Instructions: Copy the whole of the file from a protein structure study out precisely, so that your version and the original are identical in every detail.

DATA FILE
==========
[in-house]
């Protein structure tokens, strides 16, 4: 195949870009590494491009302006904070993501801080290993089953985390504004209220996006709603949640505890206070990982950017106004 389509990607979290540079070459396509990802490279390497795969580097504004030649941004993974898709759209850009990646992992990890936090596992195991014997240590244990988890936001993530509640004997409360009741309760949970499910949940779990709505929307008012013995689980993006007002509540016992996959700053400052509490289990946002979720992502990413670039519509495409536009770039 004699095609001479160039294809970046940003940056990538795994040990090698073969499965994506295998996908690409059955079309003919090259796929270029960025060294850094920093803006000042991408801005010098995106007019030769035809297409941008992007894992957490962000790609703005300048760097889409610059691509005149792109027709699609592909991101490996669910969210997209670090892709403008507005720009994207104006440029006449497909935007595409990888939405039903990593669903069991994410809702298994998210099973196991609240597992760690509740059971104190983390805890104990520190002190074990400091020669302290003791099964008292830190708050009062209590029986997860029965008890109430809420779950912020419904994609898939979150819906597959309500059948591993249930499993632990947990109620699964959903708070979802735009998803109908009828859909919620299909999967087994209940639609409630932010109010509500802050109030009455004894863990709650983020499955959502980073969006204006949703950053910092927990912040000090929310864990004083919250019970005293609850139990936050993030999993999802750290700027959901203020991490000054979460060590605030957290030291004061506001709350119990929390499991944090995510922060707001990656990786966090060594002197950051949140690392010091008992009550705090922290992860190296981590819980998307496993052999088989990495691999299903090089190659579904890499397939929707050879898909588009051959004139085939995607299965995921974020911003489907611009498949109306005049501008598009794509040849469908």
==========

[in-house]
């Protein structure tokens, strides 16, 4: 195949870009590494491009302006904070993501801080290993089953985390504004209220996006709603949640505890206070990982950017106004 389509990607979290540079070459396509990802490279390497795969580097504004030649941004993974898709759209850009990646992992990890936090596992195991014997240590244990988890936001993530509640004997409360009741309760949970499910949940779990709505929307008012013995689980993006007002509540016992996959700053400052509490289990946002979720992502990413670039519509495409536009770039 004699095609001479160039294809970046940003940056990538795994040990090698073969499965994506295998996908690409059955079309003919090259796929270029960025060294850094920093803006000042991408801005010098995106007019030769035809297409941008992007894992957490962000790609703005300048760097889409610059691509005149792109027709699609592909991101490996669910969210997209670090892709403008507005720009994207104006440029006449497909935007595409990888939405039903990593669903069991994410809702298994998210099973196991609240597992760690509740059971104190983390805890104990520190002190074990400091020669302290003791099964008292830190708050009062209590029986997860029965008890109430809420779950912020419904994609898939979150819906597959309500059948591993249930499993632990947990109620699964959903708070979802735009998803109908009828859909919620299909999967087994209940639609409630932010109010509500802050109030009455004894863990709650983020499955959502980073969006204006949703950053910092927990912040000090929310864990004083919250019970005293609850139990936050993030999993999802750290700027959901203020991490000054979460060590605030957290030291004061506001709350119990929390499991944090995510922060707001990656990786966090060594002197950051949140690392010091008992009550705090922290992860190296981590819980998307496993052999088989990495691999299903090089190659579904890499397939929707050879898909588009051959004139085939995607299965995921974020911003489907611009498949109306005049501008598009794509040849469908």